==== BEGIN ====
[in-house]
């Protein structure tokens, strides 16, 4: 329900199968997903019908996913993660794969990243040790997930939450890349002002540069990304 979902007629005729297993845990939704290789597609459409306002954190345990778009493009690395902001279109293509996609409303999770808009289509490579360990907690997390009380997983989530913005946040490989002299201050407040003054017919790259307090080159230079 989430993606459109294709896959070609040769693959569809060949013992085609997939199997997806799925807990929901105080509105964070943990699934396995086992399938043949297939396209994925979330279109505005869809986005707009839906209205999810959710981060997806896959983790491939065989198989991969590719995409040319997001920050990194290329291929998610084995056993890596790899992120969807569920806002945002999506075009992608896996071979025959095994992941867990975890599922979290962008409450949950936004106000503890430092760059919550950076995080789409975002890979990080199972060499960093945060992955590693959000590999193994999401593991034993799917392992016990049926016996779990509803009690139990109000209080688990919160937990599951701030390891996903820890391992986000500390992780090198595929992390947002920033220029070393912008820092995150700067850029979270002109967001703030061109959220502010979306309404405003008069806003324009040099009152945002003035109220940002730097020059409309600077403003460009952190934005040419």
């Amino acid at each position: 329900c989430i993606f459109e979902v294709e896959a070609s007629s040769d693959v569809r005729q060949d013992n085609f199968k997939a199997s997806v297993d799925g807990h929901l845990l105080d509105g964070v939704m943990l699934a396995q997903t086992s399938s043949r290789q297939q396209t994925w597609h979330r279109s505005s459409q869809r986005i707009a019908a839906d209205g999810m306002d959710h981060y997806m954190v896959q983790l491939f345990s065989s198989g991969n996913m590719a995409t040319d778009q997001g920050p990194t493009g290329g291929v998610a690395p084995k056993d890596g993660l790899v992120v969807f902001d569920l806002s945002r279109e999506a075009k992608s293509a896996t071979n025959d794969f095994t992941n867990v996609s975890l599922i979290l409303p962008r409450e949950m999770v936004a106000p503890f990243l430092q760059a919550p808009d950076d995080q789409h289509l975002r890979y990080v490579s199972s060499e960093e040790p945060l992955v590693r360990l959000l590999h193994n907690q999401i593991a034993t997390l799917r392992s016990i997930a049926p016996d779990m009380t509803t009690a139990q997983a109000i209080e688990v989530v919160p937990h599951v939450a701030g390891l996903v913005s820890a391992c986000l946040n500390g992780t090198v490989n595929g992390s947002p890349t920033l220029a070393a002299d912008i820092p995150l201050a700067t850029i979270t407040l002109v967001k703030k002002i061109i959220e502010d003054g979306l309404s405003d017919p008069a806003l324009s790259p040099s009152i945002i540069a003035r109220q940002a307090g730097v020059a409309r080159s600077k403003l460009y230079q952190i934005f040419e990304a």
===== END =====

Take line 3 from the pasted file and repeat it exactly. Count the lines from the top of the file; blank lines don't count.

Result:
């Amino acid at each position: 329900c989430i993606f459109e979902v294709e896959a070609s007629s040769d693959v569809r005729q060949d013992n085609f199968k997939a199997s997806v297993d799925g807990h929901l845990l105080d509105g964070v939704m943990l699934a396995q997903t086992s399938s043949r290789q297939q396209t994925w597609h979330r279109s505005s459409q869809r986005i707009a019908a839906d209205g999810m306002d959710h981060y997806m954190v896959q983790l491939f345990s065989s198989g991969n996913m590719a995409t040319d778009q997001g920050p990194t493009g290329g291929v998610a690395p084995k056993d890596g993660l790899v992120v969807f902001d569920l806002s945002r279109e999506a075009k992608s293509a896996t071979n025959d794969f095994t992941n867990v996609s975890l599922i979290l409303p962008r409450e949950m999770v936004a106000p503890f990243l430092q760059a919550p808009d950076d995080q789409h289509l975002r890979y990080v490579s199972s060499e960093e040790p945060l992955v590693r360990l959000l590999h193994n907690q999401i593991a034993t997390l799917r392992s016990i997930a049926p016996d779990m009380t509803t009690a139990q997983a109000i209080e688990v989530v919160p937990h599951v939450a701030g390891l996903v913005s820890a391992c986000l946040n500390g992780t090198v490989n595929g992390s947002p890349t920033l220029a070393a002299d912008i820092p995150l201050a700067t850029i979270t407040l002109v967001k703030k002002i061109i959220e502010d003054g979306l309404s405003d017919p008069a806003l324009s790259p040099s009152i945002i540069a003035r109220q940002a307090g730097v020059a409309r080159s600077k403003l460009y230079q952190i934005f040419e990304a």